26 September 2016

Scoop creep

Decent dark lager for home drinking can be hard come by in these parts. Dublin's Czech pubs are a handy source of draught Herold Tmavé, which goes a long way towards scratching the itch, but you can end up feeling left out when you feel like staying in. Then I got a recommendation of a cheap-as-chips schwarzbier sold in Lidl so I picked up one of those and noticed a couple of other German offerings alongside and decided I'd make a mini session of it.

I waited for a sunny day before tackling them, mainly because the radler kinda demands it. It was only when I took it out of the fridge that I noticed Landbräu Radler isn't even German: it's Austrian. At 2% ABV and less than €1 I wasn't expecting much beyond refreshment. And I'm not sure it even delivers that. Though authentically cloudy it's extremely sweet, sickly even, and the lemon aspect is more detergent than zest. There's no citrus bite, and that fatally harms its ability to quench thirst. I drank it quickly at fridge temperature and still found it tough going so I dread to think what happens to this once it begins to warm up. Best avoided.

On then to the more serious Festbier, from an unnamed brewery in Baden-Württemberg. It's a delightful auburn colour, darker than I'd expect for a German märzen or festbier and resembling more the heavier American approximation of this style. The head piles up enthusiastically on pouring, then settles to a fine, tight layer of white mousse. An impressive aroma unleashes a heady torrent of green noble hops, luscious and grassy, and screaming to be slurped down. A soft texture helps make that possible: light carbonation lending it a creamy smoothness with no hard fizzy edges. Malt dominates the flavour, the classic moist cakey sweetness of strong German lager, with a richness that almost veers towards milk chocolate. Those hops are reduced to a minor supporting role adding a mild metallic tang to the finish that just about qualifies as balancing. Four mouthfuls cleared the half-litre and much as it hit the spot I'm not sure I'd be on for opening another straight away: it's just a little bit too heavy for session drinking, even though the ABV is a relatively modest 5.5% ABV. It's a very well-made beer, though, no question.

So I was all keyed up for opening the Schwarz Bier, weaker at 4.9% ABV, an opaque cola-brown and not in much of a rush to form a head. The aroma is mild but promising, offering more grassy hops but also a pleasantly bittersweet liquorice twang. As expected, it's another unfizzy beer, which is in its favour, but the flavour is quite muted. Caramelised sugar is at the centre and I was expecting a supporting cast of bitter hop bite and dry roast but they never really materialise. It tastes as though corners have been cut, in a way that the Festbier definitely does not. Thankfully the sweetness doesn't build as it goes, so it remains easy drinking all the way down, but there's very little that's distinctive or interesting about it. Inoffensive, sessionable, but not a great ambassador for the schwarzbier style.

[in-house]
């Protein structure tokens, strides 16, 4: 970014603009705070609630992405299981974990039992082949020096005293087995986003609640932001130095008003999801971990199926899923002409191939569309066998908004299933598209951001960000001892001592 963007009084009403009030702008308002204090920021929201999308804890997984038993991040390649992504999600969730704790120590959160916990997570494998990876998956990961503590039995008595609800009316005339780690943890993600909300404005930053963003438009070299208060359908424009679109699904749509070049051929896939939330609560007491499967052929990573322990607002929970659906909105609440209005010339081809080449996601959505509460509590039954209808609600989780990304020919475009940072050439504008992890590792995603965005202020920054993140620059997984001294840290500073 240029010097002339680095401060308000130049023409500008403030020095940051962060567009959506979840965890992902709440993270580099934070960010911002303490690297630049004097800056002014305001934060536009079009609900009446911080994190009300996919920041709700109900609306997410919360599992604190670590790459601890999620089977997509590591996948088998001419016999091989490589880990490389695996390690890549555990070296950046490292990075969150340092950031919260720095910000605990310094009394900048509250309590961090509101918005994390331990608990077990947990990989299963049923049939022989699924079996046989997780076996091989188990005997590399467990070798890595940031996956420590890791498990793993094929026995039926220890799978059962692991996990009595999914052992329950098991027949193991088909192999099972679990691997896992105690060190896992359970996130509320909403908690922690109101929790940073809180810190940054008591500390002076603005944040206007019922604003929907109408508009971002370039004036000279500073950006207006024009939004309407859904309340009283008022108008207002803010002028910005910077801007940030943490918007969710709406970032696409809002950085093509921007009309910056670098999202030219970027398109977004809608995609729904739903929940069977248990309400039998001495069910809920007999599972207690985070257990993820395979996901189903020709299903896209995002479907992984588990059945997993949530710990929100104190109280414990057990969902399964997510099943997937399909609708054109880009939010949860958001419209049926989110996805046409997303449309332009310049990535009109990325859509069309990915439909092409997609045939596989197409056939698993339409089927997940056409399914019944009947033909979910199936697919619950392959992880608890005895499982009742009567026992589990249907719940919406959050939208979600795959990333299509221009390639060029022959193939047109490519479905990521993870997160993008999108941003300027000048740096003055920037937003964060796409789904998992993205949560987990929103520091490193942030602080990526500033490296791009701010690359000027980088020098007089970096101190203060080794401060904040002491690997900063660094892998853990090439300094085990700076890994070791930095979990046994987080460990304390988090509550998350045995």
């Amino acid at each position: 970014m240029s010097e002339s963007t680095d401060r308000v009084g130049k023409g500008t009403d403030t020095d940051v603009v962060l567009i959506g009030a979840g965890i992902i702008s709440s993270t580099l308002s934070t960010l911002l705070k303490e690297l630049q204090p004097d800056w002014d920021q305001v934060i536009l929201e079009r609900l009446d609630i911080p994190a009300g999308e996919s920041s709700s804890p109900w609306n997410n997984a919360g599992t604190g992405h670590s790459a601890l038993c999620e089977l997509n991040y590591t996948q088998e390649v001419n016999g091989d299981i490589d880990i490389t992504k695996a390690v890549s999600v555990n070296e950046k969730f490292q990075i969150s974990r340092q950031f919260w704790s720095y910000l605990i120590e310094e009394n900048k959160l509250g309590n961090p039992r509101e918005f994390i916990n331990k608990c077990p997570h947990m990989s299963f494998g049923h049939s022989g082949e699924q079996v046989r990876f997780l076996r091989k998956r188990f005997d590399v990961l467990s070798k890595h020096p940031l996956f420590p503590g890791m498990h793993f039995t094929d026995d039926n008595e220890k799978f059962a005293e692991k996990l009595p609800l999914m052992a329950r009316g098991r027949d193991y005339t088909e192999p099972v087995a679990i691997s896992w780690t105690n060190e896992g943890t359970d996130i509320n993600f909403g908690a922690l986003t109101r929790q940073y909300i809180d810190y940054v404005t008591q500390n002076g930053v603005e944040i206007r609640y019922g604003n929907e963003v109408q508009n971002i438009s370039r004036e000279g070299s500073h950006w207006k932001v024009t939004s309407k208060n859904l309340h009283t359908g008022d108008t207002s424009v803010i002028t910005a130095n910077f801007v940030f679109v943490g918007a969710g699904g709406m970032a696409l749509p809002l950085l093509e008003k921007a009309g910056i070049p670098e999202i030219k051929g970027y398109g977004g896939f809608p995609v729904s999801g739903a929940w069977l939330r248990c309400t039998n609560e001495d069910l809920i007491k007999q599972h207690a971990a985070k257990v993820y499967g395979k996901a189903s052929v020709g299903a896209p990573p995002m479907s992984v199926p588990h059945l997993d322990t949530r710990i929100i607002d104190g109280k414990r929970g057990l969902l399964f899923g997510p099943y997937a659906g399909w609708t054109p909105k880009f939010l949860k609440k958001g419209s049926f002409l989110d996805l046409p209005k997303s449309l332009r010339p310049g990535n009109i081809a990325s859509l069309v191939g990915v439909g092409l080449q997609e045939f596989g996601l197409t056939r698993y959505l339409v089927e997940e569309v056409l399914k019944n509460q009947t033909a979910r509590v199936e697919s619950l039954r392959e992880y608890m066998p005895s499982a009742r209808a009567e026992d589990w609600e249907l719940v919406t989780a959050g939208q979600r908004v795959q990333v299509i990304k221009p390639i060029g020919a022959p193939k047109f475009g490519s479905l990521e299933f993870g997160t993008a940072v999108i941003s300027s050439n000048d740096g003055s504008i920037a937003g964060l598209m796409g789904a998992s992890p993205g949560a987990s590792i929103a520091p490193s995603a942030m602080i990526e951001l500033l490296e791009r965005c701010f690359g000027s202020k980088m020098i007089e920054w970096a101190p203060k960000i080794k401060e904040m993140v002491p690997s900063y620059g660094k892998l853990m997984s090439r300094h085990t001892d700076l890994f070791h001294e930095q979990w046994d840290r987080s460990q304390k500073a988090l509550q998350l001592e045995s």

Edited to add: I'd be reasonably confident that outside Oktoberfest season this is also sold as Perlenbacher Schwarzbier.

I guess I lucked out with the Festbier. A good lesson in why it's always a good idea to buy the two beers either side of the one you went in for.


  1. Interesting. One of the things that living a dozen years in Franconia has learnt me is how diverse Festbier can be. The 6 or 7 (?) Munich breweries' Oktoberfest beers seem to be what most people think German Festbier should be like: sweet, pale, bland, and nearly Bock-strength strong. It's well documented that 30 years ago, the Munich Ofests were different beers to today's, more like what you've found with the stuff from Baden-Württemberg. But they dumbed them down for the tourists, to make them more "poundable".

    Anyway, there are dozens, if not hundreds of Festbiers brewed at different times of the year (i.e. not only in March, so not only "Märzenbier") for different local fests, and they can vary from modern-Munich-Oktoberfest Pils-golden to nearly black. This one of yours sounds like any number from Franconia: 5.5% and dark brown.

    If you're really curious about Festbier, plan a trip to the Annafest in Forcheim in July. There are about 10 such beers from mostly small local breweries, though a couple of larger ones. Only one or two approach Oktoberfest's blandness, the others are rich and complex, mostly malty, and a couple are even quite well-hopped.

    (I just blathered on about this last week at the Draft Mag webbie: http://draftmag.com/where-have-all-the-good-oktoberfests-gone/ hope you don't mind this spamming your blog)

    Autumn and winter/Xmas Festbiertime is coming. I should gather some examples up and put together care packages for curious beer bloggers.

  2. Thanks Nick. I probably should have known better than to mention styles as I'm aware how fluid these ones can be.